Hungary refugees
In 2015 Hungary built a razor wire fence along its border with Serbia to keep out refugees Getty images

Hungary should be suspended or expelled from the European Union because of its "massive violation" of fundamental EU values, Luxembourg Foreign Minister Jean Asselborn said.

"Hungary is not far away from issuing orders to open fire on refugees," said Asselborn in an interview with Die Welt.

He accused Hungary of treating refugees "worse than wild animals".

"Anyone who, like Hungary, builds fences against refugees from war or who violates press freedom and judicial independence should be excluded temporarily, or if necessary for ever, from the EU."

It was "the only possibility to protect the cohesion and values of the European Union,'' he said.

Hungary strongly rejected Asselborn's claims.

Hungarian Foreign Minister Peter Szijjarto dismissed Asselborn as "an intellectual lightweight" and his comments as "sermonising, pompous and frustrated".

The comments come ahead of a meeting of the EU's leaders in Slovakia, where they will discuss the bloc's future.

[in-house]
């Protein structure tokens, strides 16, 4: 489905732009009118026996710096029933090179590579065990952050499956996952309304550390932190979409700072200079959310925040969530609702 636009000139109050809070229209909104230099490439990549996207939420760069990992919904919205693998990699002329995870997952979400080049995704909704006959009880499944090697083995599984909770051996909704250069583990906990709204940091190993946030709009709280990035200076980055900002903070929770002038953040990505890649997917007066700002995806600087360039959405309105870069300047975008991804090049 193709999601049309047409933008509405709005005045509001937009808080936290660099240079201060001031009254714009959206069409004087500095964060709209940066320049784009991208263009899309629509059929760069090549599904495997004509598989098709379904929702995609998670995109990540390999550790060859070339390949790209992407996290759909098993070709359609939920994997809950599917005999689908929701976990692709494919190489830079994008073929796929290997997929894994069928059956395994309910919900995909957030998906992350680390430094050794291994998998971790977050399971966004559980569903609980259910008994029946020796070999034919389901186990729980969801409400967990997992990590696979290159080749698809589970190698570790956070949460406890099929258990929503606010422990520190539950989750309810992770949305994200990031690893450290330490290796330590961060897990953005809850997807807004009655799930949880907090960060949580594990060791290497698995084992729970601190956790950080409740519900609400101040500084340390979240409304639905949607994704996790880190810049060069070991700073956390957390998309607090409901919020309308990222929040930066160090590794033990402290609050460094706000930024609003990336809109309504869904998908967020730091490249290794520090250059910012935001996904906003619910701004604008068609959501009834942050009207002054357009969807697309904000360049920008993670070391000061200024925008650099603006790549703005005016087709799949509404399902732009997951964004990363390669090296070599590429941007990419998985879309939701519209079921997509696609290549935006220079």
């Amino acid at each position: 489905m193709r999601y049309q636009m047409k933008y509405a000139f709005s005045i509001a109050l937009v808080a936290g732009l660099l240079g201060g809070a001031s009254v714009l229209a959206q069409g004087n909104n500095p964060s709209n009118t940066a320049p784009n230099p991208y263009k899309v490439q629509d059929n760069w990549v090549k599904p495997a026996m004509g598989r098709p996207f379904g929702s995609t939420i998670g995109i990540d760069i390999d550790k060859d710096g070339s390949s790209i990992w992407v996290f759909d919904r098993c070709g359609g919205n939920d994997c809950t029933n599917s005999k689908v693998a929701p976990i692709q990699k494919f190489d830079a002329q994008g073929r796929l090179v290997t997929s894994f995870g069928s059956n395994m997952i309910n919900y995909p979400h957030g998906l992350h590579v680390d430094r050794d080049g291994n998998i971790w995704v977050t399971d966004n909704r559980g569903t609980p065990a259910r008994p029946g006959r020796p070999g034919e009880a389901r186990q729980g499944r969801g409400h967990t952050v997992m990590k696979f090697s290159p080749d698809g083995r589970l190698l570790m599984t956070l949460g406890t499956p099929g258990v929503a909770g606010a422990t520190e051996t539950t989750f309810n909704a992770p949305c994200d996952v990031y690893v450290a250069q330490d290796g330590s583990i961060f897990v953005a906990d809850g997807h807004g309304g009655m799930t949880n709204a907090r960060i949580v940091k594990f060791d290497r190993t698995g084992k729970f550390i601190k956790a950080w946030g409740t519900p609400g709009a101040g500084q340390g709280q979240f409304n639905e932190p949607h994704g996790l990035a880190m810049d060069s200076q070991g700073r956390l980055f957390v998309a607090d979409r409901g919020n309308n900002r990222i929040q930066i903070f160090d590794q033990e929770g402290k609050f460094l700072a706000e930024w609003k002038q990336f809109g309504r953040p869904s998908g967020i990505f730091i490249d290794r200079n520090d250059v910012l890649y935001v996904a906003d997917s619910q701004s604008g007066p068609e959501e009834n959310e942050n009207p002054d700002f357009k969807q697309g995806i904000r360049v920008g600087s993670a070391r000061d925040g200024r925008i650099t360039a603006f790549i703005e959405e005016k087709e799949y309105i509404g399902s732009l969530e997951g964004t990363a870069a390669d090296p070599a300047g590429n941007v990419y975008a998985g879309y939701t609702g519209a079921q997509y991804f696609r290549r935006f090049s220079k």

Hungary's right-wing populist government has been accused by human rights organisations of whipping up anti-migrant views.

In a recent report Human Rights Watch called for the EU to take action against Hungary, after documenting what it alleges are serious abuses against refugees in contravention of European law.

Hungary has said it will not accept its EU quota of 1,294 refugees for resettlement, and is to hold a referendum on the issue on 2 October. The government of Prime Minister Viktor Orban has campaigned strongly for a rejection of the quota, and in a booklet distributed to voters said forced settlement "endangers our culture and traditions."

Hungary joined the EU in 2004, and though the union is not thought to have the power to expel a member state without the unanimous decision of all members, EU countries can choose to freeze bilateral diplomatic relations.